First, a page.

Here’s the final installment of commentary on The Dumb Things Smart People Do With Their Money, by CBS News Business Analyst Jill Schlesinger.
#9: Saddling your kids with your own money issues. We all have baggage when it comes to money management. And parents tend to pass along some variation of their baggage onto their children. As the daughter of parents who lived though the Great Depression, I’m conservative with money management and I know how to stretch a dollar. It’s baggage that has served me well, although I’ll accept the nudge to live a little!
#10: Lacking a plan for your aging parents. I’ve written a post on becoming my parents’ financial manager. I was lucky. My parents were open to a frank discussion about their means and needs, and they’d already done the hard work of making provisions for themselves. I simply had to take over the administration of those plans. I see my friends struggling with aging parent issues and all the anxiety that comes with a substantive change in the parent-child dynamic. It’s hard! But I think it’s really important to work out a plan well in advance of the imperative to execute it. That way, everyone gets on the same page about what will happen, and the mechanisms can be put in place to step in and manage things when and if it becomes necessary.
#11: Buying the wrong insurance. I wasn’t as attentive to this chapter given that we’ve had multiple reviews of our insurance coverage and feel very well protected. (I’ll still likely schedule another review shortly for good measure!) But I’d tie the message about insurance back to the first two financial mistakes covered in Jill Schlesinger’s book: Buying investments you don’t understand and working with the wrong advisors. Insurance has its own share of complexity and fine print. Find a trustworthy person with whom to navigate the terrain. Do your homework. Ask questions.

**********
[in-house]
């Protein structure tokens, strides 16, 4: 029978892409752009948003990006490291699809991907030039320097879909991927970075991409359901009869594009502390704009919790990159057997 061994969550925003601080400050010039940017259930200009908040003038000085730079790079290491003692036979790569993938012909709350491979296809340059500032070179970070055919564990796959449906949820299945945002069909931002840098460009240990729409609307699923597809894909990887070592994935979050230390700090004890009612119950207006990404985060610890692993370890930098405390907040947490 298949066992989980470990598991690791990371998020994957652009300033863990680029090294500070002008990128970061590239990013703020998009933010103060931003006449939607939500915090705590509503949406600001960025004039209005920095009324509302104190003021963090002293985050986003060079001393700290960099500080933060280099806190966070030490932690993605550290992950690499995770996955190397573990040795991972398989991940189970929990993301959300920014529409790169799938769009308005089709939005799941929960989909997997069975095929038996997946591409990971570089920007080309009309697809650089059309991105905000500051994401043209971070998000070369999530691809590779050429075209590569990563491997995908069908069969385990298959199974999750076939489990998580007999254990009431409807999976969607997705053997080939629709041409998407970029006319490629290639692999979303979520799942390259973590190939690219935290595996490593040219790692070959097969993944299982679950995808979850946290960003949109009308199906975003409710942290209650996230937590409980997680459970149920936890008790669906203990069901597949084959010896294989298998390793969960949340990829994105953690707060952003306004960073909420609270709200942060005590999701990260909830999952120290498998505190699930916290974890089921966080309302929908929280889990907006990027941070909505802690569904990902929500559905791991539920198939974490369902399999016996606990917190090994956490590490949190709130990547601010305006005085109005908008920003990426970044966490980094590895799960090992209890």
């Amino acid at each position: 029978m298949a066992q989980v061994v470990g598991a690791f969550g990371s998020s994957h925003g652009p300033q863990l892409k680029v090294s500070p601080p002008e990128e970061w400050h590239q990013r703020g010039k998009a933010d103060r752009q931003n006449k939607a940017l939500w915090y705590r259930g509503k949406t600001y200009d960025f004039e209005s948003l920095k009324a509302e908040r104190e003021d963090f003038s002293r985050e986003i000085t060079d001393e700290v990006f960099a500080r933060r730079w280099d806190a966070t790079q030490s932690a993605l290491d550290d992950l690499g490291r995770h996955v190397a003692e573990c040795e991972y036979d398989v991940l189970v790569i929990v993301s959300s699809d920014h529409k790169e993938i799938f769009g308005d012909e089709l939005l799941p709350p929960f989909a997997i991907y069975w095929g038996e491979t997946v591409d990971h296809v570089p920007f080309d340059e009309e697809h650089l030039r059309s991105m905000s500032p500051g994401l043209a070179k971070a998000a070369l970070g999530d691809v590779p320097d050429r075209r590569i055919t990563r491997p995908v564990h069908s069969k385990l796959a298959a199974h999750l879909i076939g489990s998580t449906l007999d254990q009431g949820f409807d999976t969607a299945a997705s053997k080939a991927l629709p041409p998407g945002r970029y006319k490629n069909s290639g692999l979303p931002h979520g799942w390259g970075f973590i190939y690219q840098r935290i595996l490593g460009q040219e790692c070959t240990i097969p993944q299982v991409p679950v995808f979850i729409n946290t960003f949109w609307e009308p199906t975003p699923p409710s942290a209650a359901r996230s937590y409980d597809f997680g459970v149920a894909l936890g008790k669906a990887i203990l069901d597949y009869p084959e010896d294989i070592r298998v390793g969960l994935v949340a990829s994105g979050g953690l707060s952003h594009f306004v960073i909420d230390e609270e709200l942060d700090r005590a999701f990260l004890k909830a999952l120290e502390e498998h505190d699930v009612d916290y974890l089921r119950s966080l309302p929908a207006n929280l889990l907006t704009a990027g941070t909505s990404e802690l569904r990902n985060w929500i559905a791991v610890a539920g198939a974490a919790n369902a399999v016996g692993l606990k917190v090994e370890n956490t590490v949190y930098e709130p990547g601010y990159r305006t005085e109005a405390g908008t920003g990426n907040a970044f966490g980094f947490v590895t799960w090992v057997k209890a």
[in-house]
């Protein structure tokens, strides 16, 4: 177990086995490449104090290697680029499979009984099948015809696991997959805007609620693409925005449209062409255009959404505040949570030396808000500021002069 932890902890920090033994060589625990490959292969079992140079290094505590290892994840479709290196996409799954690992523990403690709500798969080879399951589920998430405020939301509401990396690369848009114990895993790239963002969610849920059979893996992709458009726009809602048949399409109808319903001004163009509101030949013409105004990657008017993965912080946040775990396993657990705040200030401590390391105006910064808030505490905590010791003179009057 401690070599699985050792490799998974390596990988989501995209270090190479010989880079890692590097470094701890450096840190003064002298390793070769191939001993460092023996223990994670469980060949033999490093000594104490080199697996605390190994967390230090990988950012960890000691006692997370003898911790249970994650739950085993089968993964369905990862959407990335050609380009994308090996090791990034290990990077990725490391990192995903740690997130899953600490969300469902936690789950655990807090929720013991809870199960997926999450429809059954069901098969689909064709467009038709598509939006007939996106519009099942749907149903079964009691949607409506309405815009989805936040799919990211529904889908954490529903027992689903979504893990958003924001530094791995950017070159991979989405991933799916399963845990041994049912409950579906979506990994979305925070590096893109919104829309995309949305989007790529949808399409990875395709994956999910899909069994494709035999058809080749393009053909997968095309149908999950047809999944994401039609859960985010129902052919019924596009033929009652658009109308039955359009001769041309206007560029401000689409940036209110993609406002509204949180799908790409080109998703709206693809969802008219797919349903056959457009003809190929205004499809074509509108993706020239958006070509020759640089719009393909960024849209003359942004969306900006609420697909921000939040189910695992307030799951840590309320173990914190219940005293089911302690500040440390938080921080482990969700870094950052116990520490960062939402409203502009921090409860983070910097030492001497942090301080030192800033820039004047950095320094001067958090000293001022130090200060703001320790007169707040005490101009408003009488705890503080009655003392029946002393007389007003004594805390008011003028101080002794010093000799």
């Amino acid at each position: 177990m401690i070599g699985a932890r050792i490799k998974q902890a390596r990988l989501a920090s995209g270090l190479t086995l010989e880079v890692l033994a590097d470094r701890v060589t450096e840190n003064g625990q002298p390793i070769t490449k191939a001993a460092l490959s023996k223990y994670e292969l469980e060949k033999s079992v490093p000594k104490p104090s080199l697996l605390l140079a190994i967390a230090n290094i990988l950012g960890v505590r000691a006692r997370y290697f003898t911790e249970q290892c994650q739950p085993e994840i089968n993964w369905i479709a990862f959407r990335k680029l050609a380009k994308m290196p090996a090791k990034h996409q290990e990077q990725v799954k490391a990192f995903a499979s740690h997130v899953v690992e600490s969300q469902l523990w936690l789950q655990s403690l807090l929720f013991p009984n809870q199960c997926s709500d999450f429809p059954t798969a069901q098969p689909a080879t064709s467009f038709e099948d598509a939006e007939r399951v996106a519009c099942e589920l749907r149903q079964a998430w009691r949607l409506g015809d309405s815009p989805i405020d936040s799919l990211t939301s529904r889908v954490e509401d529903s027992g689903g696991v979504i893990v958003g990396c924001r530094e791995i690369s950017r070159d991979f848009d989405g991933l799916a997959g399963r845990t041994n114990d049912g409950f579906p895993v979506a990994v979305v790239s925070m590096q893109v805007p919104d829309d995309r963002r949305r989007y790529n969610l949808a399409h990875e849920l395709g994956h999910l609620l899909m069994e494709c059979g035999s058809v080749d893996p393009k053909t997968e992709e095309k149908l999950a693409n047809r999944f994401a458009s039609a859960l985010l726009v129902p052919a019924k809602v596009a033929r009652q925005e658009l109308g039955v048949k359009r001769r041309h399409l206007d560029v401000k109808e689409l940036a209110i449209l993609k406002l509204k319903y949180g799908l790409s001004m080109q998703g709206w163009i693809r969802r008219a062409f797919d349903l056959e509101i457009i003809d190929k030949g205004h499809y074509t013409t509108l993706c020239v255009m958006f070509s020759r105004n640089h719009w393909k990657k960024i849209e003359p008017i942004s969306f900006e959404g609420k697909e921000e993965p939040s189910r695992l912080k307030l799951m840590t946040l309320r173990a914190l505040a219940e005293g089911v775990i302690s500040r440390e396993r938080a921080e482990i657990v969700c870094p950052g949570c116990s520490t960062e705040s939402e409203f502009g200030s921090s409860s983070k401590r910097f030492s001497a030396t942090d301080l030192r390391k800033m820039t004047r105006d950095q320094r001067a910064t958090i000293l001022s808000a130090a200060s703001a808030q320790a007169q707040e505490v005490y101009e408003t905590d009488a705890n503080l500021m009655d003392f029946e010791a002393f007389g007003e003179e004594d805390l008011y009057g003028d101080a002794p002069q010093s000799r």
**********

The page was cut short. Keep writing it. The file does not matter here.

#12: Lacking an estate plan. We have a living trust, wills, powers of attorney, and healthcare directives. They’ve been in place for quite some time but probably merit review. A surprising number of my friends and colleagues have no such provisions. To me, it’s a fundamental denial of our impermanence on this planet and the lack of predictability over when our time is up. It’s pretty easy to put these legal documents in place, and it saves mountains of grief for our loved ones to attend to these details before the unthinkable happens. (And having worked as a hospital chaplain, I know that the unthinkable does happen!) So as Nike’s ads would tell us: Just do it!
#13: Trying to “time” the market. The author argues that today’s markets are too sophisticated and too unpredictable for any one person to accurately time the peaks (to sell) and valleys (to buy back in). We have no illusion about possessing special powers to do what others haven’t been able to do reliably. We have an asset allocation plan, and we only make adjustments to adhere to the guidelines that we’ve set.
This brief foray into Ms. Schlesinger’s treatise should give a taste for a much bigger discussion. If you are serious about handling your own finances well, check it out!